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Photo: Mandel Ngan/AFP/Getty Images

Almost 26 years after he left office a one-term president, George H.W. Bush was remembered today as a great man — with the chancellor of reunified Germany and the president of free Poland in the pews.

Why it matters: The world that was in many ways born during the Bush administration — as the Soviet Union crumbled, democracy spread and America’s preeminence solidified — is under severe threat.

Russian aggression is again a chief threat to American and global security, with a different type of rivalry under Vladimir Putin but a rivalry nonetheless.

  • China has supplanted the Soviets as America's great rival: The new wars are over trade and intellectual property, with our unipolar status fading fast.
  • Europe is fraying: The nationalist right has taken office in Poland and Hungary, and has the ground crumbling under German Chancellor Angela Merkel’s feet. Euroskeptics were swept into office in Italy. The U.K. is leaving the EU.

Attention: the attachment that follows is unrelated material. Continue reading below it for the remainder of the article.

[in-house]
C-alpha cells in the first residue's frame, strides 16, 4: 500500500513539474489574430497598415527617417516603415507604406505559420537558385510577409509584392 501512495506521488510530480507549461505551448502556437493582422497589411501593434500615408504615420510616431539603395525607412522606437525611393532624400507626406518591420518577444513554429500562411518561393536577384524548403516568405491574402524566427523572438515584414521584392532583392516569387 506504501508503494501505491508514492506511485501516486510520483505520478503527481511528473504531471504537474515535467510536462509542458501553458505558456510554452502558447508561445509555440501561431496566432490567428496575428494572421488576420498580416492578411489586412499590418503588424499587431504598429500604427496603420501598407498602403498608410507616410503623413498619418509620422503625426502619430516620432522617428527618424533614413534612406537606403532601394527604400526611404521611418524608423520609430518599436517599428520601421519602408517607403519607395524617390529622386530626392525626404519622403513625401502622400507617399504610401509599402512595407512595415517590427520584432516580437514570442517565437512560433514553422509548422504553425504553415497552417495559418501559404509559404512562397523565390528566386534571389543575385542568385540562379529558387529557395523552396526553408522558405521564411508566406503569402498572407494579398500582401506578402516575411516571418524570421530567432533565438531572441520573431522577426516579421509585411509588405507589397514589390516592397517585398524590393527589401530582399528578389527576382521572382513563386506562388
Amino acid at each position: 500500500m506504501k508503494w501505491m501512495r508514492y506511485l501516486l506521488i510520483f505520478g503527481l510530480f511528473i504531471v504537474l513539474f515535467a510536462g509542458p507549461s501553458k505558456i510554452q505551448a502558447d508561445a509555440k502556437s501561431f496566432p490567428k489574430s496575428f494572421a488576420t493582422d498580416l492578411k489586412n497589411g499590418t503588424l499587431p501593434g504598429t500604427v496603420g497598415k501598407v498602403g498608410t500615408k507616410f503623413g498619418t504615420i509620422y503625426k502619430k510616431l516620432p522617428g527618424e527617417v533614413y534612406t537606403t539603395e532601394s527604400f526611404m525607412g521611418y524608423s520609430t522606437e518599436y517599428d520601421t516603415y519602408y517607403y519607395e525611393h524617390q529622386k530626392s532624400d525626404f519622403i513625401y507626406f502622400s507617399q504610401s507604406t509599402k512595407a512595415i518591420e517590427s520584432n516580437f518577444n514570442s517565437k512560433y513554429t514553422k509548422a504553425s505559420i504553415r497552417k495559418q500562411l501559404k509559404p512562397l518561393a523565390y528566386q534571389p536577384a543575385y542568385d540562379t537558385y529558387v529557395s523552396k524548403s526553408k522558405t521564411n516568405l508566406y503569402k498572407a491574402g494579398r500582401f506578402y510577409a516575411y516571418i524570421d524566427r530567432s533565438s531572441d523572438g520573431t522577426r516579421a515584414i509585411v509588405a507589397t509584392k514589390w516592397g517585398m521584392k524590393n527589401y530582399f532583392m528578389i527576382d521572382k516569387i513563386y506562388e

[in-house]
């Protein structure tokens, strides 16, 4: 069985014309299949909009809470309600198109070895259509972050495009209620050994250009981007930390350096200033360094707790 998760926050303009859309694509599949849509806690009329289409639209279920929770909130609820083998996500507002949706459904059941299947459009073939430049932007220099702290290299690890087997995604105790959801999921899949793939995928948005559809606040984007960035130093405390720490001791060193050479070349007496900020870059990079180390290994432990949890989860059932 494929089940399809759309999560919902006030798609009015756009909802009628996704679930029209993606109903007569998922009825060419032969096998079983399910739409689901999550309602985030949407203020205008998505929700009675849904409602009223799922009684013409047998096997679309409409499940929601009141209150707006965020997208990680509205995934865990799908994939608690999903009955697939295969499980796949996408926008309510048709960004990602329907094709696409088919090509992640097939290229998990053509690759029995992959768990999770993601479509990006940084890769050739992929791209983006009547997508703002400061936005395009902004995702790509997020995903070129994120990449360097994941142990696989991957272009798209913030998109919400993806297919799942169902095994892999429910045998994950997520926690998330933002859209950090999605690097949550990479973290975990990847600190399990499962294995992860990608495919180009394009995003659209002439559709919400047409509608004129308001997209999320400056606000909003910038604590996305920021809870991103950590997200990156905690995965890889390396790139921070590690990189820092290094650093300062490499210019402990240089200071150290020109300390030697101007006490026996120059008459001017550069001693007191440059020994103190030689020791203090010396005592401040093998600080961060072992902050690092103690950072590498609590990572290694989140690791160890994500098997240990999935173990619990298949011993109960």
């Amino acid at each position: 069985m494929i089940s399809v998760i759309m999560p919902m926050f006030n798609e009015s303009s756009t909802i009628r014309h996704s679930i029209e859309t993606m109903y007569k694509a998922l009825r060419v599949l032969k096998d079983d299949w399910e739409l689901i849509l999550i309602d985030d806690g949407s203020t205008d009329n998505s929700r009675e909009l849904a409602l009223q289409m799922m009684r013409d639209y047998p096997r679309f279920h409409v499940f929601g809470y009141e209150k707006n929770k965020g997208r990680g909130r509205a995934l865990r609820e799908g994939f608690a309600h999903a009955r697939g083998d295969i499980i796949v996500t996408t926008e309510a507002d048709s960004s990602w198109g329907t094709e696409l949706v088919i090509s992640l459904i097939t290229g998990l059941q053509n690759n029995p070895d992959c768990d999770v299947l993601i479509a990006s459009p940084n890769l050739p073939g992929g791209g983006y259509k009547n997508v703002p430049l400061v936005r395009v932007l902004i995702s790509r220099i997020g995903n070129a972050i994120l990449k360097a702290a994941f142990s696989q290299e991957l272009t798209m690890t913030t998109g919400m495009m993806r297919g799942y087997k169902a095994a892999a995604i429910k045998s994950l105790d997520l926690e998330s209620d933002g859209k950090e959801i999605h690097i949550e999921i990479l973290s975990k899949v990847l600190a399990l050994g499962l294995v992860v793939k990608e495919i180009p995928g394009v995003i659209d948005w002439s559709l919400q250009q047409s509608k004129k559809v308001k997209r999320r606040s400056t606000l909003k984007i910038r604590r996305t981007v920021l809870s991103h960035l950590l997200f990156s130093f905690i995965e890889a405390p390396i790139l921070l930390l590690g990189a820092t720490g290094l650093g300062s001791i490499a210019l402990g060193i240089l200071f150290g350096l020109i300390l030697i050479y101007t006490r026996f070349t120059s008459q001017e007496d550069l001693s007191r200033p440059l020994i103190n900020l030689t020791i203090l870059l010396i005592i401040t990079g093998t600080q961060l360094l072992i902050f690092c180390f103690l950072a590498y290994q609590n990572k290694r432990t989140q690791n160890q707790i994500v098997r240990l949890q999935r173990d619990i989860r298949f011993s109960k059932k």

• The Middle East is a mess: 28 years after Bush declined to march on Baghdad, and 15 years after his son chose the opposite path, the countries of Iraq, Syria, Yemen and Afghanistan are in tatters.

The bottom line: Bush was a champion of the U.S.-led world order who valued alliances and building international consensus. In 2018, President Trump's rhetoric is "America First."

Go deeper:

Go deeper

Janet Yellen confirmed as Treasury secretary

Janet Yellen. Photo: Alex Wong/Getty Images

The Senate voted 84-15 to confirm Janet Yellen as Treasury secretary on Monday.

Why it matters: Yellen is the first woman to serve as Treasury secretary, a Cabinet position that will be crucial in helping steer the country out of the pandemic-induced economic crisis.

Dan Primack, author of Pro Rata
3 hours ago - Economy & Business

Scoop: Red Sox strike out on deal to go public

Illustration: Sarah Grillo/Axios

The parent company of the Boston Red Sox and Liverpool F.C. has ended talks to sell a minority ownership stake to RedBall Acquisition, a SPAC formed by longtime baseball executive Billy Beane and investor Gerry Cardinale, Axios has learned from multiple sources. An alternative investment, structured more like private equity, remains possible.

Why it matters: Red Sox fans won't be able to buy stock in the team any time soon.